A Message From The President

February 2024

When one overlooks or forgives the origins, how and why of Valentine’s Day (possibly brutal and sexist) and Black History Month (an acknowledgment of contributions, but also due to an unfortunate erasure and lack of inclusion of such contributions) ~ we have two things to celebrate in February: love and Black people (in the United States).

Love is an action. We all know that there are variations of love ~ from romantic to sisterly to tough and many more. Love worth celebrating, nonetheless.

And there are numerous contributions from Black people in action ~ in love ~ from building strong families and communities to patriotically serving in the military to fulfilling numerous public and private roles to fighting for human rights (that never should have been denied) in the women’s movement and the Civil Rights Movement and in just about every meaningful change for good in this country. This is true not only in movements of equity or equality, but among inventors, innovators, creatives, educators, scientists and all the amazing talent that made this country great. Black people contributed and often led advancements too often erased from historical references.

Personally, I’ve always believed that racism is an invalid paradigm, a human-made construct. An unfortunately effective one deep-rooted in hate and fear, because there’s scientific proof that no race is superior. So everything about racism should be null and void by thinking humans. Yet, it isn’t.

It’s unpopular to be racist because it’s fed by hate. Deep down people know this and it’s why people don’t ever want to be perceived as racist. Even if their behaviors say otherwise. It’s also why some people don’t/won’t acknowledge the reality of racism – it’s hateful, flows from a desire for absolute power, and would require people to do some soul-searching to confront bias, discrimination and privilege. Pursuing such insightfulness, enlightenment and empathy is heavy, deep work not to be approached by the weak.

Black people in the U.S have shown a resilience, not always by choice, but through their deep knowing, understanding and appreciation that all humans are equal. With a persistence to act in love incessantly (more often than not), Black people remain hopeful as they navigate systems that have historically and covertly obstructed their inalienable rights.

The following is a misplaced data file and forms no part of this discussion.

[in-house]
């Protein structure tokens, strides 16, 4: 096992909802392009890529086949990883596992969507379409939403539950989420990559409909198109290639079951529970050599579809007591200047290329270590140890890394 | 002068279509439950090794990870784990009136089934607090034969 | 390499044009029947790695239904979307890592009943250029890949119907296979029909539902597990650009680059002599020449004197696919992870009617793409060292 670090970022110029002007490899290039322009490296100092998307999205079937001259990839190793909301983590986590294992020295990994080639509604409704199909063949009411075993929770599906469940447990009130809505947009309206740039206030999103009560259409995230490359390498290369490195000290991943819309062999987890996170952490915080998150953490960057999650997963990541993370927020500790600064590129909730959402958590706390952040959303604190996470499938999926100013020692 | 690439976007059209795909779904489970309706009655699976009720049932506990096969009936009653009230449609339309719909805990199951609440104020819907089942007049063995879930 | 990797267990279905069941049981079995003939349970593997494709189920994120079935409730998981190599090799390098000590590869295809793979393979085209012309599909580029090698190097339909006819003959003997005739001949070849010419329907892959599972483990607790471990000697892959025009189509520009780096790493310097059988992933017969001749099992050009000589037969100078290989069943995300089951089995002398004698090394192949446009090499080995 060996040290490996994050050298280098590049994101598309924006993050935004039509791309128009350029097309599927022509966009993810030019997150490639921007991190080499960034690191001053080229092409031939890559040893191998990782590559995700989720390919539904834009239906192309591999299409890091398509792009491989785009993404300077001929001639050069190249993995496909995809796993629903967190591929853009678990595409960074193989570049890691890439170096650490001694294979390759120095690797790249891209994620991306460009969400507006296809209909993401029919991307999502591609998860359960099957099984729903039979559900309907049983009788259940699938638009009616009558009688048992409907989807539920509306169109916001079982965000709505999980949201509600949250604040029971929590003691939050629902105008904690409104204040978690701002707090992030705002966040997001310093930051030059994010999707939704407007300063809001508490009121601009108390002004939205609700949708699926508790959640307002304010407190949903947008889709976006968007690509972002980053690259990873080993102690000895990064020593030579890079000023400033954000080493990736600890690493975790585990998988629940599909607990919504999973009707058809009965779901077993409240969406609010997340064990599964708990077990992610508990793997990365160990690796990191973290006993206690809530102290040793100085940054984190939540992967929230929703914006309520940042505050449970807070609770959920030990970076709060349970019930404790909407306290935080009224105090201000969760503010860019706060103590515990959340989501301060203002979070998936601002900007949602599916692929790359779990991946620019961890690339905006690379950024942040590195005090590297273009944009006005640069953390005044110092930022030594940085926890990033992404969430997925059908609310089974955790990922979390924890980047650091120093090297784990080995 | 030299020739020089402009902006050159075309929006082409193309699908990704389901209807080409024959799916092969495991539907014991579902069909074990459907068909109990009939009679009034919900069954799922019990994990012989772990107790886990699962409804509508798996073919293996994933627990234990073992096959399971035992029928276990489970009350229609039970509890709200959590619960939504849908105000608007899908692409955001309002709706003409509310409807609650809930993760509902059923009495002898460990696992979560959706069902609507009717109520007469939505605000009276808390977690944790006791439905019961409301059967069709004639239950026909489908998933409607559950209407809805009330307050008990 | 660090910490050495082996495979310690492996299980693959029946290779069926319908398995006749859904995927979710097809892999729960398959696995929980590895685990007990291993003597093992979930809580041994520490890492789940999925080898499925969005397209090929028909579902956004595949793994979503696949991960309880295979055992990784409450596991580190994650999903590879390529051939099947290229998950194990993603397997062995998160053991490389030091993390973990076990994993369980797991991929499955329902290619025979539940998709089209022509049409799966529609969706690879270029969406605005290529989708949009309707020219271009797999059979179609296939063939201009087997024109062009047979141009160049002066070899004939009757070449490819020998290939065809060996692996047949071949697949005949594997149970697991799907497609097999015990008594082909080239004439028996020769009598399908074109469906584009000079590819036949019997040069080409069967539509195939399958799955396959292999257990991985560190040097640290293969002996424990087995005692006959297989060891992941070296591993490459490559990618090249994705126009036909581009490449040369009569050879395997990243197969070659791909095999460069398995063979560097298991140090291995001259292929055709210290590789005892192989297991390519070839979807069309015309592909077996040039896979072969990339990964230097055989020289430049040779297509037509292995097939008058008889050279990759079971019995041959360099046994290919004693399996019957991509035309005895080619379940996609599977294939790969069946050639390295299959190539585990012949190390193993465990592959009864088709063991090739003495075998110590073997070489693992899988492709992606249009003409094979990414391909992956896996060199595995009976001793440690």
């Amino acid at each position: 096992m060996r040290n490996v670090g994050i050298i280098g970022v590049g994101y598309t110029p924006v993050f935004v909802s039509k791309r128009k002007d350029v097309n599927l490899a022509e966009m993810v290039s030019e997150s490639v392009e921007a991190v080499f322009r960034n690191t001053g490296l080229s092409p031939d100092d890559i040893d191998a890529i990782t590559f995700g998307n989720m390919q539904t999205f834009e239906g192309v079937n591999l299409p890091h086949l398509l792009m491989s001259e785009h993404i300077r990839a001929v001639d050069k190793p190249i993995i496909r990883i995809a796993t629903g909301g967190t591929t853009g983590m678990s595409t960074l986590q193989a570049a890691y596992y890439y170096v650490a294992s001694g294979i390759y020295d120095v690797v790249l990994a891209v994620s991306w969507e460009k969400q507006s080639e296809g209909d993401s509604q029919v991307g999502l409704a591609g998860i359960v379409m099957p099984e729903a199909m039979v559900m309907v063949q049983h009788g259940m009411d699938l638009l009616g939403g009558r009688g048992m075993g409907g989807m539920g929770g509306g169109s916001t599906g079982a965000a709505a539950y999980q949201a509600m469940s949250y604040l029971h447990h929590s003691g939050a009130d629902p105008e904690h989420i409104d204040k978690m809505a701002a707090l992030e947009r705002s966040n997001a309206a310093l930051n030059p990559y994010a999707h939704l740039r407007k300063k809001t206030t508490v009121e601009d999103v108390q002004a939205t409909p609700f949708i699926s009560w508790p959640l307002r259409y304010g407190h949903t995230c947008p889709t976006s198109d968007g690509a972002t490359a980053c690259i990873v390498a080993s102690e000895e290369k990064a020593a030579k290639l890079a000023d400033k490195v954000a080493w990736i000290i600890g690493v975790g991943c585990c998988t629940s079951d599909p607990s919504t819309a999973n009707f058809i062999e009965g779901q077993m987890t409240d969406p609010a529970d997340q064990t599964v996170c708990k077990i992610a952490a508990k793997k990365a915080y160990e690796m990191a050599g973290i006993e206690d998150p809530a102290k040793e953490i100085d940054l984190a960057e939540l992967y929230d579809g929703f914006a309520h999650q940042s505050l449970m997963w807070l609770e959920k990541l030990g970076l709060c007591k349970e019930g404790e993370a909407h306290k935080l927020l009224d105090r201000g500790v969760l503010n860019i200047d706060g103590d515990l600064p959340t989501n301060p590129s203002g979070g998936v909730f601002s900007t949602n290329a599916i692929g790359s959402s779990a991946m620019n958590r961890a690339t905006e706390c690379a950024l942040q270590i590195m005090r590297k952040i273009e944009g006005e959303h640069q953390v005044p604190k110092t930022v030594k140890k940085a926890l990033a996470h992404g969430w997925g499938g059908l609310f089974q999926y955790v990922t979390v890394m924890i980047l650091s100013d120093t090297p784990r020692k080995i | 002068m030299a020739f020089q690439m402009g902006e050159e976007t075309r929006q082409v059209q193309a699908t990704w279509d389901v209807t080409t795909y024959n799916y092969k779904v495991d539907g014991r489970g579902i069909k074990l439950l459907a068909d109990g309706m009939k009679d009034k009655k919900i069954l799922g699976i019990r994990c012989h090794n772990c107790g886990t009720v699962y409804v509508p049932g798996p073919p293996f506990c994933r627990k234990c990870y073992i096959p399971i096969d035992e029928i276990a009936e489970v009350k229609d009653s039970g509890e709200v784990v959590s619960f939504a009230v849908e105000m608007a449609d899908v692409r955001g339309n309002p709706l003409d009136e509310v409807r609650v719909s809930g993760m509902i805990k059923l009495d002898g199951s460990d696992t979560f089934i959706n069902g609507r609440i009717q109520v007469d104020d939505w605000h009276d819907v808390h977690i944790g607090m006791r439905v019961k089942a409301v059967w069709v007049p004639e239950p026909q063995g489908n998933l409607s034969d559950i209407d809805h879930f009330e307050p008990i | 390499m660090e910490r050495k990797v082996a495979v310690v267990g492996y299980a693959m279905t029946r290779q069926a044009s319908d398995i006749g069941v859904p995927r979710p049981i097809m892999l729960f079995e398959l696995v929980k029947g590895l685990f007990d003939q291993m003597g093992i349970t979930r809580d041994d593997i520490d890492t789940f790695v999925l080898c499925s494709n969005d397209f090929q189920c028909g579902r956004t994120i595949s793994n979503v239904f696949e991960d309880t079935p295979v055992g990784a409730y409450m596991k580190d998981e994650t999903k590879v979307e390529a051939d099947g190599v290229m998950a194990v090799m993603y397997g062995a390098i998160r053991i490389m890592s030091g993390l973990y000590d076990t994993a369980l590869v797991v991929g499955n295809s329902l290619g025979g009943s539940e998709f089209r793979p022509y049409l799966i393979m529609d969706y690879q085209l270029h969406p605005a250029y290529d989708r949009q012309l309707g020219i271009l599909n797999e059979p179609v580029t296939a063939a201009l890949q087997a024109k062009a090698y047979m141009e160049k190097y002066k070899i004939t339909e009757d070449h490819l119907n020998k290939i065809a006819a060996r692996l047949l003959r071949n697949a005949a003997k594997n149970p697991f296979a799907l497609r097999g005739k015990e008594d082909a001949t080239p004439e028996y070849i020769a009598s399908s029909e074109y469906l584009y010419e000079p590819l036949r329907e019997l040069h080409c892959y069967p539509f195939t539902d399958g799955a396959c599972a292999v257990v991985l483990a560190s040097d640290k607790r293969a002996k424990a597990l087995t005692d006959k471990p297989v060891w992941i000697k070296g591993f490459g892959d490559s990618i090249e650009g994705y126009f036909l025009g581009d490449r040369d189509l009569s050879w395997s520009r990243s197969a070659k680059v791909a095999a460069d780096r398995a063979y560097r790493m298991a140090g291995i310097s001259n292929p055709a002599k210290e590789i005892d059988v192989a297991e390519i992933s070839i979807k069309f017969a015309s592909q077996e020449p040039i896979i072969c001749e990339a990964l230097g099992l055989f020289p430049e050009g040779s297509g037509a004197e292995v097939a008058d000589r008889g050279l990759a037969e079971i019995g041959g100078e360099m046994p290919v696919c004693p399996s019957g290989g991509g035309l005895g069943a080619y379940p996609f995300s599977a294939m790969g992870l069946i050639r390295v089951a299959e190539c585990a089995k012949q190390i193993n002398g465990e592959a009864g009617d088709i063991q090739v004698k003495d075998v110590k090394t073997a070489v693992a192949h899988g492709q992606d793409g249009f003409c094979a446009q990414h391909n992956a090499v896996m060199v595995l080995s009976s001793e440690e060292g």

To deny the struggles of Black people in any way ~ past or present ~ is equivalent to saying that women have been treated fairly, experienced no obstacles and have been treated equal to men in the U.S.

To deny the realities of racism would be equivalent to saying that people who identify as members of the LGBTQ+ community have always felt safe and loved in this country, and their very existence and rights have never been threatened.

To deny that the system has not and does not act against equity and equality for many Black people is equivalent to saying that religious persecution is not real. It is to deny the reality of those who live in fear due to their faith; those who sometimes secretly and invisibly suffer because they might be able to move through that fear, yet it can still be crushing and debilitating.

To deny that Black people have been ignored is equivalent to saying that our country has been inclusive of people with disabilities. Denial is akin to saying that able-ism doesn’t exist and those with visible and/or invisible disabilities always feel safe and remembered in the U.S. (even though news reports repeatedly show the opposite.)

At the intersection of these realities sits Black women. From the societal pressures of physical beauty imposed upon women (from weight to what we wear) to the expectations of mothering and doing it all to colorism to [insert every other challenge women face] ~ getting piled on to everything else is Blackness.

And if you see Blackness celebrated these days (too excessively perhaps for some), it’s because to do anything else would be the opposite of loving. Justifiably. So instead, the persistence of our ancestors carries us through.